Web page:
Collecting Cameras

Inspecting vintage film cameras before you buy, part 3: Research

Recently I told you how to assess a camera’s condition, first by checking basic features and then by checking advanced features. Now I’m going to tell you about the powerful tool in your camera-inspection arsenal, especially when it comes to all- (or mostly-) electronic cameras: your smartphone.

That’s right. Because wherever you get a good signal, you can research the camera.

Minolta Maxxum 7000

Failed aperture-control magnet

I didn’t do that at the counter of my local camera shop, where I was hot to buy this Minolta Maxxum 7000. It wasn’t until I took it home and shot a roll of film in it that I learned it suffered from a very common Maxxum 7000 fault: a failed magnet in the autoexposure system. When it goes, the camera shoots only at its smallest aperture. To test it, drop a battery in, go into low light (but not so low you can’t see the camera well), look down at the lens, and fire. In low-ish light the camera should select a wide aperture. If you see a tiny aperture as the shutter fires, the Maxxum has this problem.

I had a great mobile signal while I stood at that counter. A quick search for “Maxxum 7000 fault” could have spared me the disappointment.

Canon EOS Rebel

Failed shutter

As electronics crept into cameras, so did intractable problems. That’s not to say used electronic film cameras are inherently a bad deal. I own several that just keep on trucking. But when they do fail, they can appear to be functioning properly. More than once I’ve happily shot an entire roll only to find every shot spoiled by some internal gremlin. I’ve owned two Canon EOS Rebel-series cameras, for example, with failing or failed shutters. It’s the number one problem these cameras develop. But the camera sounds like it’s working as you shoot it. (Tip: look at the shutter curtain. If there’s any goo on it, or an arc of marks, the shutter is failing or has failed.)

Minolta X-700

Jammed tight

Sometimes the failure is as subtle as a brick to the forehead. My aunt Maxine gave me her Minolta X-700 kit a long time ago, and I managed to shoot one roll of film before its most common failure happened: a rogue capacitor breathed its last. When that happens, the winder locks tight. My friend Alice later gave me her X-700, which had already suffered the same fate. This can be repaired with a new capacitor, but it’s major surgery and expensive to have done. Such is the case with most failures in electronic cameras.

Yet it’s not just electronic cameras that have quirks and common failure points.

Kodak Retina Reflex IV

Wind to fix this cameras main “fault”

The fully manual Kodak Retina Reflex series has a quirk: the mirror stays up after you press the shutter button. You see black in the viewfinder until you wind, which raises the mirror again. If you come upon one of these and find you can’t see through the viewfinder, if you don’t know this you will think the camera is broken.

The Argus A-series cameras and some of the Kodak Pony-series cameras have collapsible lens barrels.  They don’t work right unless the barrel is extended.

And many folding Kodak Retina cameras might appear to be broken, the winder being stuck. But when the frame counter atop the camera counts town to zero, the camera locks the winder. Moving the frame counter off zero frees the winder.

For many cameras, you can find the original manual online as a free download. The best and best-known site is butkus.org, but there are others. It can be a little tricky to read a manual on your phone, but it can mean the difference between not buying a camera because the winder’s stuck, or realizing that moving the frame counter off zero frees that winder up.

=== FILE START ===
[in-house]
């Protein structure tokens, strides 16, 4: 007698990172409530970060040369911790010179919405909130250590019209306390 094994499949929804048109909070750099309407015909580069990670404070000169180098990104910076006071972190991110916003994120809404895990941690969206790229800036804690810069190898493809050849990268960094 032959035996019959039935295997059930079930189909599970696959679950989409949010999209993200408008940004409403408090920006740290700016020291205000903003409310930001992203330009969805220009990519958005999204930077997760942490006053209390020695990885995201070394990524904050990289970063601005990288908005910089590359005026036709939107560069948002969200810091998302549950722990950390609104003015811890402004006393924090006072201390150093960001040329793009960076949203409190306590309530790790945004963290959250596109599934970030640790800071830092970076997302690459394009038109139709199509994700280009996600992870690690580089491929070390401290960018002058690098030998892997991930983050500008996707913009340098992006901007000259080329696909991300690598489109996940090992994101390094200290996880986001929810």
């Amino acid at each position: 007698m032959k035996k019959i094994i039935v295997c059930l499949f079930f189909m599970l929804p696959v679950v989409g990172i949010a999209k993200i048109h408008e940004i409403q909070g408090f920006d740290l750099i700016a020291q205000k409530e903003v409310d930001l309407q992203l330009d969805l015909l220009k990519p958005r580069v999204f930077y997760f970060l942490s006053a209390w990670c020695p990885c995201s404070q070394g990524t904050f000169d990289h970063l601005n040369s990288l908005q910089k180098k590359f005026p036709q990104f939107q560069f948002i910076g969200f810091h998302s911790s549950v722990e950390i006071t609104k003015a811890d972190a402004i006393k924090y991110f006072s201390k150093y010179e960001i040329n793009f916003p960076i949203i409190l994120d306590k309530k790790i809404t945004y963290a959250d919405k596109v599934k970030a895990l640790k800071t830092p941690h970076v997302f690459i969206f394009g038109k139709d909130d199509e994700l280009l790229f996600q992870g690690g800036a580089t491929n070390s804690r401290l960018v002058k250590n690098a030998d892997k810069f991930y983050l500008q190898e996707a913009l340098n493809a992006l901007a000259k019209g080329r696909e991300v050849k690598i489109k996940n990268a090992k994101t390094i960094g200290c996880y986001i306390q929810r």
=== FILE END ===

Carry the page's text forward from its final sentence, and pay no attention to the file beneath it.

♦ ♦ ♦

The point is that many cameras have quirks, common issues, and known failure points. And others have gone here before you. They like to write about their woes with old cameras, either in their blogs or in the photography forums. A quick Internet search often reveals all.

And now you have a complete camera-evaluation toolkit. First check fundamental functions. Then test advanced features. Finally, research the camera’s quirks and known failure points. If you do these things, you’ll greatly reduce the risk of bringing home a dud.

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12 thoughts on “Inspecting vintage film cameras before you buy, part 3: Research

  1. I think there are two approaches to collecting cameras. One is to always have your eyes open at car boot sales, charity shops and so on, and pick up anything that you find interesting. This will likely be a camera you know little about, so Jim all three of your posts will be invaluable.

    The other approach is doing the research first, then targeting specific models, which is the approach I have tended to take. Then I can hopefully flag up potentially common issues for particular cameras and be aware of them when looking to purchase.

    I think I’ve taken this approach because 1. My intention for a long time has been to find the “ultimate” small arsenal of cameras and lenses that I absolutely love and 2. Because just collecting whatever comes along I find too daunting and overwhelming!

    My brain prefers to have a much narrower set of options when going out to shoot and adding another possible camera/lens can result in endless dithering rather than just getting out there and shooting!

    Liked by 1 person

    • Perhaps I’m a little myopic, because I have always wanted to try all the cameras I can afford. Recently I bought a Nikon N8008 because it was inexpensive and in good nick. I didn’t need it, I probably will only shoot one roll with it before selling it again (as it’s not different enough from my Nikon N90s), but I’m happy to experience it.

      I know that I’d be a better photographer if I’d just stick with a set stable of gear, and keep using it. I want to be a better photographer! But the experience of using all this gear is just so compelling to me, and so I persist.